San Ramon Valley Short Sales News – Actually All Californians Get A Break

Homeowners who are unable to sell their homes because of the decrease of property prices in all of San Ramon Valley or make the mortgage payments due to either loss of job, reduced income or change in interest mortgage rates have been left with two choices – let their homes go back to the banks via foreclosure or try and sell their homes on a short sale. And even while most feel a short sale is probably better for them in the long run there has been a concern that later on when the dust settles these homeowners will be faced with deficiency judgments by the lenders collecting the short fall on the mortgages. A previous law was signed earlier this year preventing the first lien holder from pursuing a deficiency judgment but not the second lien holder.  That is no longer an issue as a new law was initiated to prevent the judgments against these homeowners.

According to this article I received from California Association of Realtors today:

“In a major victory for REALTORS®, Governor Brown signed into law today a C.A.R.-sponsored bill, Senate Bill 458, prohibiting a deficiency after a short sale for one-to-four residential units, regardless of whether the lender is a senior or junior lienholder.  Effective immediately for transactions closing escrow from this day forward, both senior and junior lienholders cannot require a borrower to owe or pay for a deficiency in a short sale.  This law also prohibits any deficiency judgment to be requested or rendered for senior or junior liens after a short sale of one-to-four residential units.  Any purported waiver of this rule shall be void and against public policy.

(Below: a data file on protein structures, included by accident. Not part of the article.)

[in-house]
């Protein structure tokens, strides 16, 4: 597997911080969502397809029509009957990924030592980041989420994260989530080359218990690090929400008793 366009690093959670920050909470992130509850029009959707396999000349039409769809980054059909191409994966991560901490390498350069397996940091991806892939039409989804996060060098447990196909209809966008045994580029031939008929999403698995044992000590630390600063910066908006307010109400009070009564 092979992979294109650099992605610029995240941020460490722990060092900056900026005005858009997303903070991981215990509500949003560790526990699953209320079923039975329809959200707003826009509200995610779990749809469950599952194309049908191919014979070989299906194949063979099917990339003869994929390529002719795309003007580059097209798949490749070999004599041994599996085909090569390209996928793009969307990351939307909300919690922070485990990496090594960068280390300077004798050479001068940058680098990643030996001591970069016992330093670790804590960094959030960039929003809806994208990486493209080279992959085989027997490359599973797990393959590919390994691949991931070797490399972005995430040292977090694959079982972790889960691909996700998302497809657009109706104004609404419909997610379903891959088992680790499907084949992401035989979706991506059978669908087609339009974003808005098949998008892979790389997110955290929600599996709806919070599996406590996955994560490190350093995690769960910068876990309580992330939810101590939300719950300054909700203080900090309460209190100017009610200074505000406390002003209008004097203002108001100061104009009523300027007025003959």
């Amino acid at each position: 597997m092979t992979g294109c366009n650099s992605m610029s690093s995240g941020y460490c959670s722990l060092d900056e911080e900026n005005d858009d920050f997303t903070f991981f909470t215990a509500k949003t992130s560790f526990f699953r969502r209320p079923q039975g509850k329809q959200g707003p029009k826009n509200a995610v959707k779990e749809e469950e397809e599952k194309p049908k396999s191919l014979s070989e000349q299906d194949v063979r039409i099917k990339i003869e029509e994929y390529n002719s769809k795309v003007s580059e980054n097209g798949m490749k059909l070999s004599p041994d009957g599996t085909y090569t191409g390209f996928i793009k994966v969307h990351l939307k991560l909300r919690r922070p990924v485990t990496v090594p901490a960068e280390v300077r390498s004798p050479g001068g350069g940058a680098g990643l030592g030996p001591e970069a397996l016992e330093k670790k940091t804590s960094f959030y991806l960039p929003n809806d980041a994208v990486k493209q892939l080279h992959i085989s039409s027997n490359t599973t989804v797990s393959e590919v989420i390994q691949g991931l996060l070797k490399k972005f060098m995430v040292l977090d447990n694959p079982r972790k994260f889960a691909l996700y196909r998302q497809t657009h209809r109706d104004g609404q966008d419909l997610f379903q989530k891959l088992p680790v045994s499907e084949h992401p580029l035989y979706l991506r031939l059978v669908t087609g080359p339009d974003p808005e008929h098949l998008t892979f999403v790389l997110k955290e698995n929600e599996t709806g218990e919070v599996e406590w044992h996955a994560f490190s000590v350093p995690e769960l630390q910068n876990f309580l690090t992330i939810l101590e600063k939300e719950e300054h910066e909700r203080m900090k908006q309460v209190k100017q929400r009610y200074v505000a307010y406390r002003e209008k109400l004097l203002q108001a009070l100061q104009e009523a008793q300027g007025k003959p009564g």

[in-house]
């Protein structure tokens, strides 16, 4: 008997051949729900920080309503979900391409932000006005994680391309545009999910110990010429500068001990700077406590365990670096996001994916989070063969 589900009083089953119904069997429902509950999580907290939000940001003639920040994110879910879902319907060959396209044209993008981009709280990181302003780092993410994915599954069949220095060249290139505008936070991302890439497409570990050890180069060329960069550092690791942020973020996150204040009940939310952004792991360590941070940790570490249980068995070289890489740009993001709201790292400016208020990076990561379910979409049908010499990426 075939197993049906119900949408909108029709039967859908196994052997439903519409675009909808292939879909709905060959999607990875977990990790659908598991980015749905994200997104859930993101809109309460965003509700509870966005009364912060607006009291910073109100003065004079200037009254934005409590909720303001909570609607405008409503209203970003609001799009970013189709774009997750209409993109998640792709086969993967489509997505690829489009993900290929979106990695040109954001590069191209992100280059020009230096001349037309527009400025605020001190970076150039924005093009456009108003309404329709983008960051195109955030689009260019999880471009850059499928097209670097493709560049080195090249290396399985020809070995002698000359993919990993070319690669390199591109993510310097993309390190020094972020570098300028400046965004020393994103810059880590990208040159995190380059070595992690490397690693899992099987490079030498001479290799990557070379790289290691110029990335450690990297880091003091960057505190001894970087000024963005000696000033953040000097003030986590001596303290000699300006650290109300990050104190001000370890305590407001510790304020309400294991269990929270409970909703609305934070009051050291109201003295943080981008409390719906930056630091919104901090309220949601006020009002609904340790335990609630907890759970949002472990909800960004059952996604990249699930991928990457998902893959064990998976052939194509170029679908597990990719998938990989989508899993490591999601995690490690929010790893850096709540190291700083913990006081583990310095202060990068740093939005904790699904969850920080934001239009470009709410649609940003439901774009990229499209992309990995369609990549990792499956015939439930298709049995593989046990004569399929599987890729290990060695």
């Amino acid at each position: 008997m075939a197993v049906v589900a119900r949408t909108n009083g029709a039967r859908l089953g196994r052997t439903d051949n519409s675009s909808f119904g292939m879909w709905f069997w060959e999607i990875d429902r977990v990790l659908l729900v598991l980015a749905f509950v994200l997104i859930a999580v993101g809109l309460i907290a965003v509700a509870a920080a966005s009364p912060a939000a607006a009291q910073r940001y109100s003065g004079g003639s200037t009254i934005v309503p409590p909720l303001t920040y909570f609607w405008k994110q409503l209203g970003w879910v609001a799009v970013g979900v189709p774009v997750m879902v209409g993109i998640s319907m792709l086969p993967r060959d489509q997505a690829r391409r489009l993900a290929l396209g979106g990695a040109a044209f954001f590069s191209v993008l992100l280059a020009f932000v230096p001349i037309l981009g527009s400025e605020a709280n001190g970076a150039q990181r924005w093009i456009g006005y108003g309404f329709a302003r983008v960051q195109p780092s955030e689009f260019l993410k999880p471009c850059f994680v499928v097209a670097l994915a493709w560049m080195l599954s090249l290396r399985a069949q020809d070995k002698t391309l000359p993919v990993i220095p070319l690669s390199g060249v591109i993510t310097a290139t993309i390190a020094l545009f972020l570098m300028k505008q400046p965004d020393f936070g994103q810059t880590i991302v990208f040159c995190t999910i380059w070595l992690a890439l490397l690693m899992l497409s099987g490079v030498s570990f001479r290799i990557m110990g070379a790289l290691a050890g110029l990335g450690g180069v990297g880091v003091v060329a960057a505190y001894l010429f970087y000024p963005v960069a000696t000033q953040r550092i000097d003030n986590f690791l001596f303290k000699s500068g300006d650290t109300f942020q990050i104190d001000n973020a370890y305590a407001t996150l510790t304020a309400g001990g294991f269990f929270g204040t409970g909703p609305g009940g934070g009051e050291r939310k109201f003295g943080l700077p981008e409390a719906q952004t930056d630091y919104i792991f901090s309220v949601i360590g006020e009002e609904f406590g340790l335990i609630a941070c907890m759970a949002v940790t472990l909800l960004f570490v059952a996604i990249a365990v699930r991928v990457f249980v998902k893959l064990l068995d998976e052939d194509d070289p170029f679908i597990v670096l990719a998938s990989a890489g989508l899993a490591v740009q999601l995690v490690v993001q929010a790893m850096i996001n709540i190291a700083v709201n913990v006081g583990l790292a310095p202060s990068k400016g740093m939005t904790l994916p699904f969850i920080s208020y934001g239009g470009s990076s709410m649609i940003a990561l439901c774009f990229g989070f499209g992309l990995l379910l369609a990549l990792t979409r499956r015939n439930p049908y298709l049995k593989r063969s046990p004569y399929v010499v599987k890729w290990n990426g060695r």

Although a lender cannot require a borrower to pay any additional compensation in exchange for a short sale approval, the new law does not prohibit a borrower from voluntarily offering a monetary contribution to a lender in hopes of obtaining a short sale.  A lender is also permitted under the new law to negotiate for a contribution from someone other than the borrower, such as other lenders, agents, relatives, and the like.

Exceptions to the new law include a lender seeking damages for a borrower’s fraud or waste; a borrower that is a corporation, LLC, limited partnership, or political subdivision of the state; a lien secured by a bond as specified; a public utility lien; and additional rules apply if a note is cross-collateralized by more than one property.

This law is fully set forth as Senate Bill 458 (Corbett) at www.leginfo.ca.gov.”

Probably the biggest question is what about all those short sales that occurred prior to the signing of the bill.  Maybe that will be next on the Governor’s agenda as homeowners in San Ramon Valley that had short sales prior to the signing of this bill need a break as well!

About Linda Urbick Linda

has written 247 articles on this blog.


Tagged with:

Filed under: Short Sales & Foreclosures

Like this post? Subscribe to my RSS feed and get loads more!